First Self-Driving Semi Hits American Roads
Self-driving cars seem likely enough; there’s still several tech and legal hurdles to clear, not to mention the question of how much they’ll cost, but most experts inside and out of the auto industry see them as inevitable given enough time. Now, Daimler’s Freightliner unit wants to push long-haul trucking in the same direction.
Unveiled atop the Hoover Dam, the Freightliner Inspiration Truck is the first semi granted a license in the United States for autonomous driving, for tests on Nevada highways (note the special license plate in the photos below.) Equipped with arrays of cameras and radars, along with extensive software controls, the two Inspiration Trucks built by Freightliner can steer in a lane, maintain speeds and brake without human intervention at highway speeds. It also has to know when to alert the driver to take control; that driver of course has to handle all non-highway duties as well.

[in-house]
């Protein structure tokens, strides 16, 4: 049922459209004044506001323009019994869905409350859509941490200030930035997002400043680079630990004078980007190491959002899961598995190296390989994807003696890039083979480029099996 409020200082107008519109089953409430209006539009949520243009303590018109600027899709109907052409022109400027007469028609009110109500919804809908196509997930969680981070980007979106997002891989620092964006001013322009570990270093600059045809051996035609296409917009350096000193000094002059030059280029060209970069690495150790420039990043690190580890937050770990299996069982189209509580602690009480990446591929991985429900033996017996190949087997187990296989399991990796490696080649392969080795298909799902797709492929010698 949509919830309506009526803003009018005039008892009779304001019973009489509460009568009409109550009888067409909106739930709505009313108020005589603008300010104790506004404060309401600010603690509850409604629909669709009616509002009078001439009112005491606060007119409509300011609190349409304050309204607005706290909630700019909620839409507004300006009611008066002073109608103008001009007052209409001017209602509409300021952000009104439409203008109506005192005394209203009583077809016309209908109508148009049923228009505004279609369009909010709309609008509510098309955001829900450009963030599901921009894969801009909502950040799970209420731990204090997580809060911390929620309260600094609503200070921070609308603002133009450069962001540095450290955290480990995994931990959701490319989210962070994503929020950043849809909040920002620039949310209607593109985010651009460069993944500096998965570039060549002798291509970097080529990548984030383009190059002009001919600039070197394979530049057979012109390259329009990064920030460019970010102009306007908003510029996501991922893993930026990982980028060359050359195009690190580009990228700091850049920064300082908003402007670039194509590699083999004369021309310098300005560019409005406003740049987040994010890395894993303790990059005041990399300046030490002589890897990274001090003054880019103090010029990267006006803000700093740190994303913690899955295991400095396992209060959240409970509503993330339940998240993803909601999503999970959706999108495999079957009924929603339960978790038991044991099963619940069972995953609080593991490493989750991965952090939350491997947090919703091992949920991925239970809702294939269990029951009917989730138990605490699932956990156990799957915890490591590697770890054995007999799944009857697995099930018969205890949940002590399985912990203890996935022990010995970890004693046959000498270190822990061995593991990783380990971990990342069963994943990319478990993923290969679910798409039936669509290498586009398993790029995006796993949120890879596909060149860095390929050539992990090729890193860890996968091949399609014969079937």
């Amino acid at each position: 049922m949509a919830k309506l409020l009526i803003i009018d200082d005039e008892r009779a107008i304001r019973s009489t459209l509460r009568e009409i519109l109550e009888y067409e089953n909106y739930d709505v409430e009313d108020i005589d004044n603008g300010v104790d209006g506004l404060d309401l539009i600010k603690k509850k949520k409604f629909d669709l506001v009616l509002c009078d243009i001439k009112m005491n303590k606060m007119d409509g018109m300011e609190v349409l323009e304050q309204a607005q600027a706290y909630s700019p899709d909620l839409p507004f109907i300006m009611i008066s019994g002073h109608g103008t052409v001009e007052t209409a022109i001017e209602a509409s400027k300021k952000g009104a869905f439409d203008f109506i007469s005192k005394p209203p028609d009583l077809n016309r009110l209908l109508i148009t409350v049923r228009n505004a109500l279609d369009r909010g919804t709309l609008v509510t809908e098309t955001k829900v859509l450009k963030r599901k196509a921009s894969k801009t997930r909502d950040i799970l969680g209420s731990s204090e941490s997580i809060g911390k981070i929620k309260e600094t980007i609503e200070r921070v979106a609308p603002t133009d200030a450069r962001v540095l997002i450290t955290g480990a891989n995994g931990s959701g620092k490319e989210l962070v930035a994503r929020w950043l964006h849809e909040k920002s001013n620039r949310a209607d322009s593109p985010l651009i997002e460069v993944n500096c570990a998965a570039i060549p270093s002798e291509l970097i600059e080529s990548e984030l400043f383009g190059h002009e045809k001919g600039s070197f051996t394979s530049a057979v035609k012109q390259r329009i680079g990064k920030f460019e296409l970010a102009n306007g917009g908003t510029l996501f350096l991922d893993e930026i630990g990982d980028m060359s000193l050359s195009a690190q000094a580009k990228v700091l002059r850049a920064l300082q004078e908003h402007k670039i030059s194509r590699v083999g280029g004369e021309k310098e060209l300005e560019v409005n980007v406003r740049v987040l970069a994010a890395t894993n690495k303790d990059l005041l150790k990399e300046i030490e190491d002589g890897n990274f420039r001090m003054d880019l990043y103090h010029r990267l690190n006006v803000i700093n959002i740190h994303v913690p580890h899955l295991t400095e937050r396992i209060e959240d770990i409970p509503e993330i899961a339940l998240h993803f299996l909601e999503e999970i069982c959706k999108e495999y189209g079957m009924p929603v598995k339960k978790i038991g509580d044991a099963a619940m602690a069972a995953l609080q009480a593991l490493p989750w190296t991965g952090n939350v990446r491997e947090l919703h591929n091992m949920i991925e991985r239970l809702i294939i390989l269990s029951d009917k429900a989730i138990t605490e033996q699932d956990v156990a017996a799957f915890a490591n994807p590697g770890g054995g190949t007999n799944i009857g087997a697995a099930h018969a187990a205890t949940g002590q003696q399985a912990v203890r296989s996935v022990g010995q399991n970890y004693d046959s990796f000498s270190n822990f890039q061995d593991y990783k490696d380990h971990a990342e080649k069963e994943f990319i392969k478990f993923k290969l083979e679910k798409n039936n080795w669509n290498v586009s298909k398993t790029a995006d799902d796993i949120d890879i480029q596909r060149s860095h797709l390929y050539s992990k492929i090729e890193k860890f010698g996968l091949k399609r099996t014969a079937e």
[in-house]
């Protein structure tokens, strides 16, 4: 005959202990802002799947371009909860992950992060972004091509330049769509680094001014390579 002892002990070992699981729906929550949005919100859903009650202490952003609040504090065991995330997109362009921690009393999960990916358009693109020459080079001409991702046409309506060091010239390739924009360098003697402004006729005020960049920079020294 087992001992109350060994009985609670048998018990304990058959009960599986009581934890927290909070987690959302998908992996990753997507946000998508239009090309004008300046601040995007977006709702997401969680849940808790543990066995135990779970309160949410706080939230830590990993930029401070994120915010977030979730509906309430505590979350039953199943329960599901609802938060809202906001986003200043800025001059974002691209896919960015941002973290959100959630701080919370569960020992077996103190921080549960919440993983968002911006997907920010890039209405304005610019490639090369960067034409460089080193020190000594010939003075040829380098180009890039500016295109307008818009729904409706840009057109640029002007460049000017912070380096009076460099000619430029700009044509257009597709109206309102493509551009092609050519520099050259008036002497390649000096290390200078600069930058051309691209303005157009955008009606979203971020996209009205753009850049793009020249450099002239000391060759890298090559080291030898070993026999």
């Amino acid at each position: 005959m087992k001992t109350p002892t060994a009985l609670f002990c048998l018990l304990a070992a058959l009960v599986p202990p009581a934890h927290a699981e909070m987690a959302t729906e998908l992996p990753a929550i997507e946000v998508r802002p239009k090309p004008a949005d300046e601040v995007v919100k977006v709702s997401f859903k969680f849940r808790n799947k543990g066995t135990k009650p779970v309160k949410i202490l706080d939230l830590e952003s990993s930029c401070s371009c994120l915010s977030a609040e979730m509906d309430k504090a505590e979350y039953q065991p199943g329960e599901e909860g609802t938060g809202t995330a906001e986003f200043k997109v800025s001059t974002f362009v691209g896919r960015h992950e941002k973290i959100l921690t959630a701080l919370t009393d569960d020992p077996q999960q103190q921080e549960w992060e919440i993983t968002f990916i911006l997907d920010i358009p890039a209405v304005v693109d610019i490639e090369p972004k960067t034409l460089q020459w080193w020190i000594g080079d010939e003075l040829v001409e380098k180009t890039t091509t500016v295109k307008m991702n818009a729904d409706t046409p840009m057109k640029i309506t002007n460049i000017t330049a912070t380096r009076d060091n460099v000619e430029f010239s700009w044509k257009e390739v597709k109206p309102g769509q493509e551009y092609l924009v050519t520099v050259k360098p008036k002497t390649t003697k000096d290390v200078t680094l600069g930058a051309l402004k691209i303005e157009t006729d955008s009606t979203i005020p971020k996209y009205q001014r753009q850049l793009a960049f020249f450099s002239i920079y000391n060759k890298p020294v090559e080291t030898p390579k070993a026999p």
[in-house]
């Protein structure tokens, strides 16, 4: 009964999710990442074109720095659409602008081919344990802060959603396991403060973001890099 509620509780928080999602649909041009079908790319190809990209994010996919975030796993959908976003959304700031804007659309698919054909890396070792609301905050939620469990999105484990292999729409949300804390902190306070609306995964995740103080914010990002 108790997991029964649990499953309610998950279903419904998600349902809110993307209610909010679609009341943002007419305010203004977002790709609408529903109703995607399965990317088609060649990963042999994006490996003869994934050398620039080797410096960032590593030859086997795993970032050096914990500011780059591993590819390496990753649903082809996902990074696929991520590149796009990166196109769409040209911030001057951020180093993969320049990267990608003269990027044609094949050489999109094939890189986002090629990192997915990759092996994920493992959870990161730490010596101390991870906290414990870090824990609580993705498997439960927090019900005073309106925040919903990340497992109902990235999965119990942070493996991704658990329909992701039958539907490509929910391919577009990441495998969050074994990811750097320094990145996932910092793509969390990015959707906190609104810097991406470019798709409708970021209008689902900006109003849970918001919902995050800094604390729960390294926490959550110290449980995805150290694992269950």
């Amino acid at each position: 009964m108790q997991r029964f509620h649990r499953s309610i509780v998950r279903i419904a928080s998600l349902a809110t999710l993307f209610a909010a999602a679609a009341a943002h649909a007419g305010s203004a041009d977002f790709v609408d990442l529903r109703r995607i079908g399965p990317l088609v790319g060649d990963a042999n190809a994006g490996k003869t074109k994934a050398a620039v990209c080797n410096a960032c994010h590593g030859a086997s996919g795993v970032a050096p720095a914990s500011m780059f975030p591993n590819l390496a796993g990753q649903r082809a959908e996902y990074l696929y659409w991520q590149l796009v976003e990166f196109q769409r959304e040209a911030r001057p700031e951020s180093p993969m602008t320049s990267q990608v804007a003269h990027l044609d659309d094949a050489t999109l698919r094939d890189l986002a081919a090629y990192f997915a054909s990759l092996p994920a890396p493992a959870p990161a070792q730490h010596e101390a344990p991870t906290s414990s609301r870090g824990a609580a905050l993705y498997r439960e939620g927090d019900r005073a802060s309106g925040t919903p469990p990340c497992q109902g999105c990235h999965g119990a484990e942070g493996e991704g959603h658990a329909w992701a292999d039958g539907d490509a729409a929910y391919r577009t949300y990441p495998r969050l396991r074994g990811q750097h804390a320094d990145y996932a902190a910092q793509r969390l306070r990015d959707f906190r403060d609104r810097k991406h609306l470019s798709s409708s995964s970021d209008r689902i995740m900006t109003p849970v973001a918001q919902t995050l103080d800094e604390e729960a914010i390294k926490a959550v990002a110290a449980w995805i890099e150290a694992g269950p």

While Freightliner has shown off concept trucks in the past, the Inspiration trucks are far less dramatic and futuristic. Freighliner execs say such models will eventually reach production, because many of the same anticipated benefits of self-driving cars — improved safety, better fuel efficiency — apply to commercial vehicles as well. But in the business world, cost matters most of all, and given how nascent the technology is, the cost benefits remain hypothetical.
There’s also the issue of the people who make their living driving trucks, and what a machine like this means for them. Freightliner emphasized in its demo that the Inspiration trucks were not close to driver-free machines, saying drivers of future production models “can optimize their time on the road while also handling other important logistical tasks, from scheduling to routing.” Long-haul trucking isn’t an office job yet, but if the Inspiration truck is any guide, it may be heading down that road.